Purpose: To examine whether there are differences between older (30+ years) and usual-aged graduates in the factors that influence their decisions to enter primary care.
Method: A national survey of primary care physicians was conducted by mail in early 1993. The survey population comprised physicians who had graduated from U.S. allopathic medical schools in 1983 and 1984. The questionnaire consisted of four parts: practice characteristics, 19 variables influencing the physicians' decisions to enter primary care (rated on a scale from 5 = very strong influence to 1 = no influence), the timing of the decision to enter primary care, and demographic and personal information. Data were analyzed through several statistical methods.
Results: In all, 355 (22%) older and 1,241 (78%) usual-aged graduates who were practicing in primary care specialties responded. Compared with the usual-aged graduates, the older graduates were more likely to have grown up in rural or inner-city areas, to have obtained a second academic degree, and to have made the decision to enter primary care earlier. The older graduates' decisions to enter primary care had been more influenced by children and familial responsibilities, whereas the usual-aged graduates had been more influenced by internship and residency experiences and by parents and role models before medical school.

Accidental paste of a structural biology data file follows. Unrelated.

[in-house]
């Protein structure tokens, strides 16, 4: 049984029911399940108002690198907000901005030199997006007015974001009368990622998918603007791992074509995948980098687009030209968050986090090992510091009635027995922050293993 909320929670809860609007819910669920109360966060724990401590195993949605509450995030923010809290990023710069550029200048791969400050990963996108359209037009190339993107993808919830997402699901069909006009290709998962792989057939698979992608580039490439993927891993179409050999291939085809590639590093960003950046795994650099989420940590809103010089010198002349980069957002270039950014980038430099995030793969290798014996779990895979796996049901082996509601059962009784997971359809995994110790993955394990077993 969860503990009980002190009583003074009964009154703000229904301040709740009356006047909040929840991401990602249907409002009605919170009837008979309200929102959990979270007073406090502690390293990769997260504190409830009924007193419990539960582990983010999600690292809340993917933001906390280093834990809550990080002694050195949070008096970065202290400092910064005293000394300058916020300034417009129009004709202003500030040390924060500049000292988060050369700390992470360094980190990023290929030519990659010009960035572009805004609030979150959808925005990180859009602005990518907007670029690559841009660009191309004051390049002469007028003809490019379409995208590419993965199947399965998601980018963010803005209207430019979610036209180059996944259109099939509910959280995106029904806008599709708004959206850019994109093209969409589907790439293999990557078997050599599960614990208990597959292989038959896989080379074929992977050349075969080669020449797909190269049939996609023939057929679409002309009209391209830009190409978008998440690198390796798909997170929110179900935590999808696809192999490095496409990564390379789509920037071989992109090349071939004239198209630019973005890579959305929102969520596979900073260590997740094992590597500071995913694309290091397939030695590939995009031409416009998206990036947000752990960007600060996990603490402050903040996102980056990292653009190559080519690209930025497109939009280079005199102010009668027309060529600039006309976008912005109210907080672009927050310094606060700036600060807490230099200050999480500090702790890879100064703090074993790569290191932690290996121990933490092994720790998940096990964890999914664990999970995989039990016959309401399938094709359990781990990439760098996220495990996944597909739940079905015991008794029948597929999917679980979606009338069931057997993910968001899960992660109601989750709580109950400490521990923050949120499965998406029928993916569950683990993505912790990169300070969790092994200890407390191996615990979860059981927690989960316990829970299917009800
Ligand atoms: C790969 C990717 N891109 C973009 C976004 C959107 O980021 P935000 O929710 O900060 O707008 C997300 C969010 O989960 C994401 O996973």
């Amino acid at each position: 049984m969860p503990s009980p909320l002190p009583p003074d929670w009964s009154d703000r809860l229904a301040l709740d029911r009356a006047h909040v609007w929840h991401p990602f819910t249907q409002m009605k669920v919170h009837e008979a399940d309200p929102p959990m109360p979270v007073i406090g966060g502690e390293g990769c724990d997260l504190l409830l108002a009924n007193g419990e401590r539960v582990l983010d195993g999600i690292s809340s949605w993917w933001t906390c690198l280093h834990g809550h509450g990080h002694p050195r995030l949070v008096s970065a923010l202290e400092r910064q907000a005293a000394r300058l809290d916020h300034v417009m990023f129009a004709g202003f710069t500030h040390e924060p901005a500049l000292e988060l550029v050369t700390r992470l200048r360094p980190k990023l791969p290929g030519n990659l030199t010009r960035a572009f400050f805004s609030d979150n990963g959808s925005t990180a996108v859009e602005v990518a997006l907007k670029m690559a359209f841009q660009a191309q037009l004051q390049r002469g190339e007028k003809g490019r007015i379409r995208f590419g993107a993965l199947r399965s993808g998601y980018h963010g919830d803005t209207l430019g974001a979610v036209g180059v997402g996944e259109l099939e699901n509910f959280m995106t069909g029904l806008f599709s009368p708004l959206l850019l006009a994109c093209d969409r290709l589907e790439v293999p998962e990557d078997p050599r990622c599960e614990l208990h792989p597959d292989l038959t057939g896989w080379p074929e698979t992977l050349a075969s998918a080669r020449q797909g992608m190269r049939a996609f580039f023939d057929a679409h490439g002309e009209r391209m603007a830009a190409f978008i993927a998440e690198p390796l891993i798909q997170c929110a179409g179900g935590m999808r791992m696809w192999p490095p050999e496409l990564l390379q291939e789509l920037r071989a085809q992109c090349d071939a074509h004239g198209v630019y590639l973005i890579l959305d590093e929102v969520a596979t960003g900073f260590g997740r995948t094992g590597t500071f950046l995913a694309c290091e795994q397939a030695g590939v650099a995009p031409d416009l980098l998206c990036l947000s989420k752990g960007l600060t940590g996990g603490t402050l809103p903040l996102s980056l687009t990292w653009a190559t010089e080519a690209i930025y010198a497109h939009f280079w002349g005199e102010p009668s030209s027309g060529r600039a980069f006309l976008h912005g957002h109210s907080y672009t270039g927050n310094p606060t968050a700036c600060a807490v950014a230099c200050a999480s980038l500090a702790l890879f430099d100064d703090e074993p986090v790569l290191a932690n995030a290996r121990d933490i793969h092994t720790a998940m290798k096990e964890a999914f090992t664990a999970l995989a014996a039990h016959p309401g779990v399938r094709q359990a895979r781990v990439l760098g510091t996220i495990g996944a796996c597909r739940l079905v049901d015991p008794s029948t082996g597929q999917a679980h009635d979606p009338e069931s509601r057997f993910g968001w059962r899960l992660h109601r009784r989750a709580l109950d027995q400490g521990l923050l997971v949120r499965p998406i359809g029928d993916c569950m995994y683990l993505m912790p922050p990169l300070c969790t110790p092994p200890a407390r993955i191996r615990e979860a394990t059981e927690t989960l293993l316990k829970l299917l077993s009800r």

Conclusion: This study provides empirical evidence to support the notion that nontraditional students (i.e., older ones) are more likely to commit themselves earlier to a career decision and less likely to be influenced by the socialization process during medical school. In this regard, age-specific factors should receive more attention in the analysis of the physician workforce.